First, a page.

Sandy and I held hands on the playground to face the bullies together, since we were two of the smallest girls at Huss Elementary. Our homes were not close together, and since neither of our moms drove, we were only together at school. By first grade we each had a bike. Hers was red, mine blue with a red seat. They were two-wheelers, but small. We could ride the two miles mostly on sidewalk, after school and on Saturdays. We slept over, usually at Sandy’s; she was an only child. One Easter we happily discovered we had matching Easter dresses. Our moms had shopped at Lord’s downtown. Sandy’s was a floral print, mine was yellow, but otherwise alike.
Many Saturdays we rode our bikes to the park. There was a little water wheel along the edge of the river. We parked our bikes and took our sandwiches and dolls out of our bike basket and picnicked in our secret spot. Sometimes our bike ride would take us all the way to First Ward to Kellogg’s Gardens where we wandered around looking at the flowers. I remember riding bikes to the movies on Saturday. We’d stop at the dime store and buy nail polish, then sit in the last row of the theatre under the little wall light and paint our nails. We turned a shed into a playhouse, with curtains and walls painted with poster paint and baked in an Easy-Bake Oven. Across the street from Sandy’s was Hart’s Hill. We pulled our sleds up and rode them down until we were so cold we could hardly move.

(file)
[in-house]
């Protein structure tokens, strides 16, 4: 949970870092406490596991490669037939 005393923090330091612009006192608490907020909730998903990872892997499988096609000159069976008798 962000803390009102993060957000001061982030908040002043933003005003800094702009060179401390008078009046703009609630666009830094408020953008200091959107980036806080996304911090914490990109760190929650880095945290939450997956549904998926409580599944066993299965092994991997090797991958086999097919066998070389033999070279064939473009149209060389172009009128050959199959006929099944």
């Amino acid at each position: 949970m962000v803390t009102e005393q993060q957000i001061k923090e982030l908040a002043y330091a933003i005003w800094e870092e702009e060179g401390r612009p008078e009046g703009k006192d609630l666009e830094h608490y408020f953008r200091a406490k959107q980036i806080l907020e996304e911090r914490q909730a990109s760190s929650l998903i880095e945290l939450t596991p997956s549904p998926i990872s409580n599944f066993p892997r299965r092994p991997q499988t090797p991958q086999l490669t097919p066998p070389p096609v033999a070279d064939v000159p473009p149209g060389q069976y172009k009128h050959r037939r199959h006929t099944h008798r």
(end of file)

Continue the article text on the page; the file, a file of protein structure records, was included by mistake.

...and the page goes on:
In seventh grade in Sandy’s neighborhood, Joyce, a young married woman whose husband was away in the army, befriended Sandy and all of us. She wanted to take us places in her car. My mom wasn’t happy about it. Then one night when I stayed over at Sandy’s, the woman rounded up all the kids in the neighborhood and drove us for a night swim at Stone Lake in Indiana. A few days later I told my mother, and we…she…decided I’d be spending less time at Sandy’s.
We started high school in eighth grade. Joyce drove Sandy to school, and though they passed my house, I walked. By ninth grade we both had boyfriends and hung out in their circle of friends, and we got involved in different activities. We spent less and less time together.
I enjoy scrolling a Facebook page “You know you are from Three Rivers if…” that posts regularly with pictures, shared memories, comments, that take me back home to TR. I can’t relive any of those days without thinking of Sandy. I enjoy the memories of her and all the fun we had together. I tried to see her whenever I visited MI, but rarely did that happen. I was determined this year at class reunion to take a picture of Sandy and me. I wondered if she’d remember all our time together.
But, I learned this week Sandy died. When did she get old enough to die? “Hey, Sandy, wait up!” the child within me cries out. Sandy liked Pepsi with peanuts and Big Red chewing gum. Her mom gave her a Toni perm called a “poodle.” Her mom was Babe who played the steel guitar, her dad was Shorty who worked nights. We took baths in a galvanized laundry tub in her kitchen. Her Grandma lived in Allegan. The memories are trying to catch up with my dear departed friend.